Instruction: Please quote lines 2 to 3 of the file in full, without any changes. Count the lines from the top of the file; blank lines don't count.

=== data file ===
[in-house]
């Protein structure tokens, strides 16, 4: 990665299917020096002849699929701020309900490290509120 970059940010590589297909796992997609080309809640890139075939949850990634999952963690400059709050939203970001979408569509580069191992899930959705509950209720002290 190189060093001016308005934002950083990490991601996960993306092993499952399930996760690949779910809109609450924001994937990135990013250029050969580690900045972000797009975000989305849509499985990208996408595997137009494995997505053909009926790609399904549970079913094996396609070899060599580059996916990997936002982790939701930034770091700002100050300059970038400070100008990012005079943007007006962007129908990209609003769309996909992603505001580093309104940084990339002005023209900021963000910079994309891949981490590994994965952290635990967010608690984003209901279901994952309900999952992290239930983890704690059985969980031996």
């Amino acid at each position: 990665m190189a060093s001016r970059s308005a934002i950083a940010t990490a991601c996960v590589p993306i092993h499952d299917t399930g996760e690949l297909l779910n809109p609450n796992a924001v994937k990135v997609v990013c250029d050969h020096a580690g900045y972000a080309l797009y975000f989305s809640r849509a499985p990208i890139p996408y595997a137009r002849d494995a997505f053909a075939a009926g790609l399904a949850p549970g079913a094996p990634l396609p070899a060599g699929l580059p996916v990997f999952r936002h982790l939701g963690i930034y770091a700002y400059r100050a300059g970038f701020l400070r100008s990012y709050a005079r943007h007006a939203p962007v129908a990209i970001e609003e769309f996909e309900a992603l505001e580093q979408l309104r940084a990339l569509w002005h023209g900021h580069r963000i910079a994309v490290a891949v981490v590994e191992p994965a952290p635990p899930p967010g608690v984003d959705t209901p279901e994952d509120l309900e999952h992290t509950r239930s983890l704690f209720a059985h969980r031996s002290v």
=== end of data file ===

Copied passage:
């Protein structure tokens, strides 16, 4: 990665299917020096002849699929701020309900490290509120 970059940010590589297909796992997609080309809640890139075939949850990634999952963690400059709050939203970001979408569509580069191992899930959705509950209720002290 190189060093001016308005934002950083990490991601996960993306092993499952399930996760690949779910809109609450924001994937990135990013250029050969580690900045972000797009975000989305849509499985990208996408595997137009494995997505053909009926790609399904549970079913094996396609070899060599580059996916990997936002982790939701930034770091700002100050300059970038400070100008990012005079943007007006962007129908990209609003769309996909992603505001580093309104940084990339002005023209900021963000910079994309891949981490590994994965952290635990967010608690984003209901279901994952309900999952992290239930983890704690059985969980031996």
């Amino acid at each position: 990665m190189a060093s001016r970059s308005a934002i950083a940010t990490a991601c996960v590589p993306i092993h499952d299917t399930g996760e690949l297909l779910n809109p609450n796992a924001v994937k990135v997609v990013c250029d050969h020096a580690g900045y972000a080309l797009y975000f989305s809640r849509a499985p990208i890139p996408y595997a137009r002849d494995a997505f053909a075939a009926g790609l399904a949850p549970g079913a094996p990634l396609p070899a060599g699929l580059p996916v990997f999952r936002h982790l939701g963690i930034y770091a700002y400059r100050a300059g970038f701020l400070r100008s990012y709050a005079r943007h007006a939203p962007v129908a990209i970001e609003e769309f996909e309900a992603l505001e580093q979408l309104r940084a990339l569509w002005h023209g900021h580069r963000i910079a994309v490290a891949v981490v590994e191992p994965a952290p635990p899930p967010g608690v984003d959705t209901p279901e994952d509120l309900e999952h992290t509950r239930s983890l704690f209720a059985h969980r031996s002290v």